ASHLAND, Ore. — Southern Oregon University is vying to join a small but growing number of campuses around the country turning to biomass energy — or put more simply, burning wood and forest debris — to produce power on campus.
The project would be the first of its kind in any Northwest state.
Biomass hasn’t exactly had the warm welcome of other low-carbon energy sources. Controversy still exists about just how “green” burning wood and plant matter actually is. Combustion results in the release of carbon dioxide, carbon monoxide, nitrogen oxides, sulfur dioxide and particulate matter.
Tucked away on the backside of Southern Oregon University is a modest 1950s-era warehouse. Puffs of cloud-white steam emerge from the smokestack on top. They’re a result of burning natural gas to produce heat for the campus.
Many, if not most, large universities in the U.S. produce at least some of their own energy. It’s just cheaper. But when boilers age and fail, like two at SOU have done in the past five years, people like Facilities Manager Drew Gilliland have a choice to make.
“Of course we’ve been able to make the repairs to keep them going. Like a good ol’ car, you can keep making repairs as long as you can,” Gilliland said. “But they’re not very efficient.”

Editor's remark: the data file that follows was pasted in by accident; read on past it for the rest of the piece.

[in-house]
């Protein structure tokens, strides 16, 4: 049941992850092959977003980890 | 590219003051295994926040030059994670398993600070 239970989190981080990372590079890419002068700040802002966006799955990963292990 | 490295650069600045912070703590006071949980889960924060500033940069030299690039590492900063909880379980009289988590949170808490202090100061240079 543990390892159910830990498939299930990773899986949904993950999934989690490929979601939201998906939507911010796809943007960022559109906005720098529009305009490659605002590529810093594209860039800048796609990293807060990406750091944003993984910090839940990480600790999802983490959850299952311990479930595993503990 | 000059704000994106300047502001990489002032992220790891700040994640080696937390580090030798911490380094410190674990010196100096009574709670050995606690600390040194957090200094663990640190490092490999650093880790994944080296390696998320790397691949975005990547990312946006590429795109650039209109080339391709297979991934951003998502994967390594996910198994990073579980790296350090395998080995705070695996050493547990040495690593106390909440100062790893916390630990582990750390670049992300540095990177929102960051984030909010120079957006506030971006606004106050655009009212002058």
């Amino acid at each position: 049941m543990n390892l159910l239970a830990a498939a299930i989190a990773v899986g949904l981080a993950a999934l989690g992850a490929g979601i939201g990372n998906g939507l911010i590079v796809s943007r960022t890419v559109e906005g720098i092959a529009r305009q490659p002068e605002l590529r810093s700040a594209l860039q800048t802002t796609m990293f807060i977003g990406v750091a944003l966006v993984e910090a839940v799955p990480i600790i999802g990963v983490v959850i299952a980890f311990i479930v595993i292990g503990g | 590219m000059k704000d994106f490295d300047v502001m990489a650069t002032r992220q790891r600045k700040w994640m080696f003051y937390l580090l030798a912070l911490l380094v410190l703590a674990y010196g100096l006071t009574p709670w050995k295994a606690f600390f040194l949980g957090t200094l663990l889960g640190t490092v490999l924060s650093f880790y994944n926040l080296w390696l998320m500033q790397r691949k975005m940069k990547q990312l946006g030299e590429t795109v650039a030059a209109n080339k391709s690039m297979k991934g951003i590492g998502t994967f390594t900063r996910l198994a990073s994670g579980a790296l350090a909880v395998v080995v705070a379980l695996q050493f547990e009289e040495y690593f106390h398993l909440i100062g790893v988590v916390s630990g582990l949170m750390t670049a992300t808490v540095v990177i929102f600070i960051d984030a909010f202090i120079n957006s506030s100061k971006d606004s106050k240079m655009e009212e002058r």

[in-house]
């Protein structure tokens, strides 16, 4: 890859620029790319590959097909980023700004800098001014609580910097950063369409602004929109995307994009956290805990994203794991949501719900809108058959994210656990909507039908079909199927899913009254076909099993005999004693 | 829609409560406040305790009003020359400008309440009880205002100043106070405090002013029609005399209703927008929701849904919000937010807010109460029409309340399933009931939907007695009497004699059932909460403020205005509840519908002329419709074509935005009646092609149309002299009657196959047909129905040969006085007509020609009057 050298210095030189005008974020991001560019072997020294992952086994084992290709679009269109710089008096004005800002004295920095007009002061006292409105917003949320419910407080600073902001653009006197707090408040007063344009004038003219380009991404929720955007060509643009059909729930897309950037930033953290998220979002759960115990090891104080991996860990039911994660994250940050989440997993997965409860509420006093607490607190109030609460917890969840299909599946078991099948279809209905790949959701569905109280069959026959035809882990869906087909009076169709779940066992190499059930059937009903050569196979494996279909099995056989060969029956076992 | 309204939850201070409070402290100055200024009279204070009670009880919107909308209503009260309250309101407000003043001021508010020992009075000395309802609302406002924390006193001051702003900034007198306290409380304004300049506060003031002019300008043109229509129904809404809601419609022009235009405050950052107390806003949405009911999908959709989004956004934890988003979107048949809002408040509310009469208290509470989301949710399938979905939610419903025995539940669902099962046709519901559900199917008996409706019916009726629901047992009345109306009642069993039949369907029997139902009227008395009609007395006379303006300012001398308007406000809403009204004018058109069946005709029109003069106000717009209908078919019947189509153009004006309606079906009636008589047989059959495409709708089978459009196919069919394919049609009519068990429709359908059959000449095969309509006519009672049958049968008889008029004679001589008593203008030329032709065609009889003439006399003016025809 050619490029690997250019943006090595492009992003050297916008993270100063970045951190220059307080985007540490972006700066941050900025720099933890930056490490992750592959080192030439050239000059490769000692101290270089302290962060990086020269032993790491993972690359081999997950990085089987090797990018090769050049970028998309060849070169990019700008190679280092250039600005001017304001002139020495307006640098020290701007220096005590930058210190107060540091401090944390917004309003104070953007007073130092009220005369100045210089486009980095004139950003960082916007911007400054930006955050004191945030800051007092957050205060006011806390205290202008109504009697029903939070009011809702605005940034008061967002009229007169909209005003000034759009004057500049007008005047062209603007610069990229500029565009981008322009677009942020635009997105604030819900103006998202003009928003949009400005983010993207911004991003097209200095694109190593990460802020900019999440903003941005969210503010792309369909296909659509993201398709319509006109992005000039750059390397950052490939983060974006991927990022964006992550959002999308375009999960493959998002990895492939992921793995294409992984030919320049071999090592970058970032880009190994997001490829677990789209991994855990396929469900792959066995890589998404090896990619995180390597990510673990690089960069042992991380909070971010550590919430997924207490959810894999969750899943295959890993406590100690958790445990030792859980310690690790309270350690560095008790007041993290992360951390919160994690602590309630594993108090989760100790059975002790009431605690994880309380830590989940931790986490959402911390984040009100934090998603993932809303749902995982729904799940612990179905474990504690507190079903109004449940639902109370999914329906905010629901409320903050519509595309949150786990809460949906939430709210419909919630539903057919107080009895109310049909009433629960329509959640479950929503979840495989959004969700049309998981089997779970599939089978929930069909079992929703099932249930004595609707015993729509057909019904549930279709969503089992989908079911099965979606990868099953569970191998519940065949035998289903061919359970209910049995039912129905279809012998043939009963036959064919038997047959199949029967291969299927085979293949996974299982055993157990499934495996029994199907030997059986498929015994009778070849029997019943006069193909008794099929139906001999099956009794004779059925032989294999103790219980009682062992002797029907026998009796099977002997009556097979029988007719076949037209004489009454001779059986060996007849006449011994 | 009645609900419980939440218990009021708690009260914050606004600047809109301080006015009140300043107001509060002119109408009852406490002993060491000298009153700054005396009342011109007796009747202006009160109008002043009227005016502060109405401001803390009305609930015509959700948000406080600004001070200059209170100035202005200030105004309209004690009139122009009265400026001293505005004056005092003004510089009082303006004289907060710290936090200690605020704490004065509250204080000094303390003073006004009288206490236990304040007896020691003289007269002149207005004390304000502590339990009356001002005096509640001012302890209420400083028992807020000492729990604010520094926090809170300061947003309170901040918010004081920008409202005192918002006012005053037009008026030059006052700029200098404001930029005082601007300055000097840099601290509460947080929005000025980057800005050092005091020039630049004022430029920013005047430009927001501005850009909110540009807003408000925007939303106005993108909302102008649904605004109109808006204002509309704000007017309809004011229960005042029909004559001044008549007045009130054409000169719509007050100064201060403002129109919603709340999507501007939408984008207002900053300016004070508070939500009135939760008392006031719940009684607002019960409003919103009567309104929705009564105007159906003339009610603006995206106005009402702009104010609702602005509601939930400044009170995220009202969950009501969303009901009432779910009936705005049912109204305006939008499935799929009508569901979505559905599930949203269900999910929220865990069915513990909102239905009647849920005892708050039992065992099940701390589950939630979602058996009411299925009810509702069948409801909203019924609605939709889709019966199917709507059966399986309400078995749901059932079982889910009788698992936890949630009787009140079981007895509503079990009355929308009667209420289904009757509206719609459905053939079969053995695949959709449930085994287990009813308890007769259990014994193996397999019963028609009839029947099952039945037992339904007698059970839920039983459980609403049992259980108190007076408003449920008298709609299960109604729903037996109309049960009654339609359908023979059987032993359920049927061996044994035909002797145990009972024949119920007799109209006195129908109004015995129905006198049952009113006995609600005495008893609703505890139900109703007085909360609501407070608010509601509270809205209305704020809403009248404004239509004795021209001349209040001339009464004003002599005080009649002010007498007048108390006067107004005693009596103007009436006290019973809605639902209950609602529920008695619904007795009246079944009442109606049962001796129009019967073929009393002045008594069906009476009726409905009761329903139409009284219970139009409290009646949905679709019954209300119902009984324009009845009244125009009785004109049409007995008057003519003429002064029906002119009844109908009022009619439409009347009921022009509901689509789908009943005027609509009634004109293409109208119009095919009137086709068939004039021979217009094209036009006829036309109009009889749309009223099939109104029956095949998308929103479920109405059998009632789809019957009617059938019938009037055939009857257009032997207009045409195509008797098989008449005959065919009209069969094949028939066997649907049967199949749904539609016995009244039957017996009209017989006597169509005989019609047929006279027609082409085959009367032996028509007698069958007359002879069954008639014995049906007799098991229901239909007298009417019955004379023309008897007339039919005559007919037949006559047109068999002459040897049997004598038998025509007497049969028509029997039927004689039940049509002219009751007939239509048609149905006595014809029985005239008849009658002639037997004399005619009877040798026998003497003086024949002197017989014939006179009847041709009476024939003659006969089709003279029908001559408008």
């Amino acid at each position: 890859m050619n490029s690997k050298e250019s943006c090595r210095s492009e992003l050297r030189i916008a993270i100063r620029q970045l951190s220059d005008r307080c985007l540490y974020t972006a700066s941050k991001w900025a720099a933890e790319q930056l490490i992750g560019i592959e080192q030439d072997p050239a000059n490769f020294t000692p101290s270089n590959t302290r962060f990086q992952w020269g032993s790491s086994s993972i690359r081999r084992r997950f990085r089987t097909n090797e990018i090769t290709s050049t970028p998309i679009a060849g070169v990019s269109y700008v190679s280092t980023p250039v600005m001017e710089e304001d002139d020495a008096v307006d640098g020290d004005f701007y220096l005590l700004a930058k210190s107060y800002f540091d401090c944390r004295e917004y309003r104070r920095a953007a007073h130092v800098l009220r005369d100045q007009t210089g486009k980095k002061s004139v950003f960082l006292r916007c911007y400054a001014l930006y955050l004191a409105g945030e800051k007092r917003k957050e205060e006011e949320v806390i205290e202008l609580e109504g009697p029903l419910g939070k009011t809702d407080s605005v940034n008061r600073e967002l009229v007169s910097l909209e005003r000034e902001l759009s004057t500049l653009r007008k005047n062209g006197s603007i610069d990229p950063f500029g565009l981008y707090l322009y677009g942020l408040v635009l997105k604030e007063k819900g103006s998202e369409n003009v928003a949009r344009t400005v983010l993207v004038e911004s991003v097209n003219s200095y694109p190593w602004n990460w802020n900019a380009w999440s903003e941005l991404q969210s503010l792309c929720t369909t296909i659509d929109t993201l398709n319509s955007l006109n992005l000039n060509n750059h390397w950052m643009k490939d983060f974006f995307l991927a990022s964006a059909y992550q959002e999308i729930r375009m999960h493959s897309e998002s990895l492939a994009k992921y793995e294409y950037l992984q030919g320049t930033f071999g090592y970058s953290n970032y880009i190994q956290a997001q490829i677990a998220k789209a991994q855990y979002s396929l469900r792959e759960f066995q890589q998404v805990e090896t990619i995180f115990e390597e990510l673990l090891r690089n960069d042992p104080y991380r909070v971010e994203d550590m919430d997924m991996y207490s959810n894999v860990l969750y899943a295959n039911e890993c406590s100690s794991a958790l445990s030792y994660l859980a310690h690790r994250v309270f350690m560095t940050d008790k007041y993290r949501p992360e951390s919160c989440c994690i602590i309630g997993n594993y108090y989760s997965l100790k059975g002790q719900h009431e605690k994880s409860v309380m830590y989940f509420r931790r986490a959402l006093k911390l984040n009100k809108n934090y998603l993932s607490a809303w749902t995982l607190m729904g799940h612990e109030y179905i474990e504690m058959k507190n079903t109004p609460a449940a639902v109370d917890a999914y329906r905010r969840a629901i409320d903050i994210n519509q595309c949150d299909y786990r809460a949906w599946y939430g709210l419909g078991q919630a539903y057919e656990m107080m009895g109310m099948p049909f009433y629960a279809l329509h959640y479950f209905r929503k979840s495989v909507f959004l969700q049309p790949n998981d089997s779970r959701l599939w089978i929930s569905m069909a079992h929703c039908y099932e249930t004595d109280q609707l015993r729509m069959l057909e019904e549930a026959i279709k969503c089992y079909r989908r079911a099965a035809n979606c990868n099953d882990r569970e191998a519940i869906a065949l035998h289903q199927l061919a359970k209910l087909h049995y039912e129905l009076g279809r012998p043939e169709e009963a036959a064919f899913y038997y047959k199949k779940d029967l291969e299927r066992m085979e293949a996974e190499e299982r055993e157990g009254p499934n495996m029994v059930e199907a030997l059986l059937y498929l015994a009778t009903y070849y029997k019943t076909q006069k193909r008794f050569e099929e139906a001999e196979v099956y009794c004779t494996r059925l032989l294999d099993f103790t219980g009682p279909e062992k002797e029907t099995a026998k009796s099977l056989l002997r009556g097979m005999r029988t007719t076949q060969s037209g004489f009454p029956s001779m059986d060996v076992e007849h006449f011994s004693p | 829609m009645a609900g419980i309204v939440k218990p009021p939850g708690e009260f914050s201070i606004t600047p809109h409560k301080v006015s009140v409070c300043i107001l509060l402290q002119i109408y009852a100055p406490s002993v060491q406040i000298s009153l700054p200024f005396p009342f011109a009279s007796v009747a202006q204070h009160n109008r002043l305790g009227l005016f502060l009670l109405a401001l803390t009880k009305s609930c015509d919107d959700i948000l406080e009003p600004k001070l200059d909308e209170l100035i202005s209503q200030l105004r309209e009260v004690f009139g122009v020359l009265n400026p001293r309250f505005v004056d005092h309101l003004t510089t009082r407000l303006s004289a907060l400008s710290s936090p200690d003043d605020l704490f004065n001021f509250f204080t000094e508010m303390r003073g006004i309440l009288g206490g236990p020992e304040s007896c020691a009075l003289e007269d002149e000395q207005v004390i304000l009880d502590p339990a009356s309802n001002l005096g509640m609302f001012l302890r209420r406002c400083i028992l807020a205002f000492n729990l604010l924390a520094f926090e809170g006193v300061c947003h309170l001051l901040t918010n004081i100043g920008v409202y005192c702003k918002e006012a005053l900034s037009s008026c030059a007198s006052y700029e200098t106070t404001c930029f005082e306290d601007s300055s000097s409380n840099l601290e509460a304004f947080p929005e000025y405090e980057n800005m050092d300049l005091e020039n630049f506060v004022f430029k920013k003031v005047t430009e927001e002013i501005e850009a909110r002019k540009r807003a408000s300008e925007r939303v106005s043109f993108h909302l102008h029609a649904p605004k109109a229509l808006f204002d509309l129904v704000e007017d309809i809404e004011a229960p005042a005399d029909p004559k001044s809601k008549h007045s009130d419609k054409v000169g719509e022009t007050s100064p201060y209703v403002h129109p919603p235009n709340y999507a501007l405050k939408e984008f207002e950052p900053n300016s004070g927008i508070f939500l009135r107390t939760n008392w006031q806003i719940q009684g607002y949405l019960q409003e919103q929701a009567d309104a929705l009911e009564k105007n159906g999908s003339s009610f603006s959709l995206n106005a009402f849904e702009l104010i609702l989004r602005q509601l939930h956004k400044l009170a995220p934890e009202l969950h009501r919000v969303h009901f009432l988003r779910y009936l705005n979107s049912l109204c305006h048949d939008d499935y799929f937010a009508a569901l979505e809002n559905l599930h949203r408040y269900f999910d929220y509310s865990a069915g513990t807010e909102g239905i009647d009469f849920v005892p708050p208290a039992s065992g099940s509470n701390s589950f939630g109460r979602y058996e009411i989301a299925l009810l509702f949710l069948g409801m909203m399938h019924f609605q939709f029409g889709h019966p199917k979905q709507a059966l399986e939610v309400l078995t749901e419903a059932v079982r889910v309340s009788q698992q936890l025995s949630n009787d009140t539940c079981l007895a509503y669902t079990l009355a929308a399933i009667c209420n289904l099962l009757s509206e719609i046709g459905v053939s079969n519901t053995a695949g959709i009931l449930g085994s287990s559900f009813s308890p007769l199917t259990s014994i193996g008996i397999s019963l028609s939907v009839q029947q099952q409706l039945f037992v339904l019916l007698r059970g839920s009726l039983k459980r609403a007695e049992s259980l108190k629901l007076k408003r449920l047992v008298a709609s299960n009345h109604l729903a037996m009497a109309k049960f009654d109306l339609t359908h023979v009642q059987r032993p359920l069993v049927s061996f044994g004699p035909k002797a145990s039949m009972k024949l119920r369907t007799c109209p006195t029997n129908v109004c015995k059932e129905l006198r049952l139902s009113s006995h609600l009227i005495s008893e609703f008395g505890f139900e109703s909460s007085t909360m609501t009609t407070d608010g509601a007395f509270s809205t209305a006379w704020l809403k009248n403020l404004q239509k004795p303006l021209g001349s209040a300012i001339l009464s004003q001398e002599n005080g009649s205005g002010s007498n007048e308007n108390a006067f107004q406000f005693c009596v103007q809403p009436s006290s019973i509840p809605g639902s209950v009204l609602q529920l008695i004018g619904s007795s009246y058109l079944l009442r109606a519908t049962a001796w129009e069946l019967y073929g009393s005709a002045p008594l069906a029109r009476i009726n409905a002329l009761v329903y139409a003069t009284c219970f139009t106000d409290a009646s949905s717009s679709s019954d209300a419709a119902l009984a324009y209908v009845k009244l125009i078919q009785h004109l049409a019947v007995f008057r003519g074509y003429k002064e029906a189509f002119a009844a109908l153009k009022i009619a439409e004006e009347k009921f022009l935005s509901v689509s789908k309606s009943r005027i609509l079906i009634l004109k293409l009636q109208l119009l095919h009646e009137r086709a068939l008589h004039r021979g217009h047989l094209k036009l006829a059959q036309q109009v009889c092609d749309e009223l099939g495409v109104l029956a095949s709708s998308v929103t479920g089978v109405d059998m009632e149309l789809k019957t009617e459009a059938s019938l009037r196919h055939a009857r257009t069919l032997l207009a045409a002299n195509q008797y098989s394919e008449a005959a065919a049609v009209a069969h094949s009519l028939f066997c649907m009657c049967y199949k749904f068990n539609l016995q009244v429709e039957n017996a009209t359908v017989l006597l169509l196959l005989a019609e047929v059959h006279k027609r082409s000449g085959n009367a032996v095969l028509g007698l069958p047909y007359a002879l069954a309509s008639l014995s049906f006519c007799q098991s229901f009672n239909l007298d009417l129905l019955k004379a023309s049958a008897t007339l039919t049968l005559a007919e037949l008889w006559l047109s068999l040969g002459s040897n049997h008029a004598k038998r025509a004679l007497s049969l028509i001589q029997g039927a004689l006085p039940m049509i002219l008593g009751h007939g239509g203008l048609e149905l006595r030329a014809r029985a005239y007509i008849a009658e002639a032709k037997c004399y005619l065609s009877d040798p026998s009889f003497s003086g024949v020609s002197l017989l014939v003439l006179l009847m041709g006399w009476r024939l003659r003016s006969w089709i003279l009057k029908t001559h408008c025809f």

At this point, Gilliland says it makes more sense to replace the boilers and to use the opportunity to rethink Southern Oregon’s use of natural gas.
“That’s a dirty little secret about natural gas is when it’s cheap, these large producers of electricity will switch to that for their fuel. And then, of course, as it gets higher they’ll go back to coal,” Gilliland said.
That means even though natural gas production in the U.S. and Canada has been booming, prices continue to be volatile, responding instantly to market conditions. Gilliland is faced with this every year as he contracts for natural gas with local utility Avista.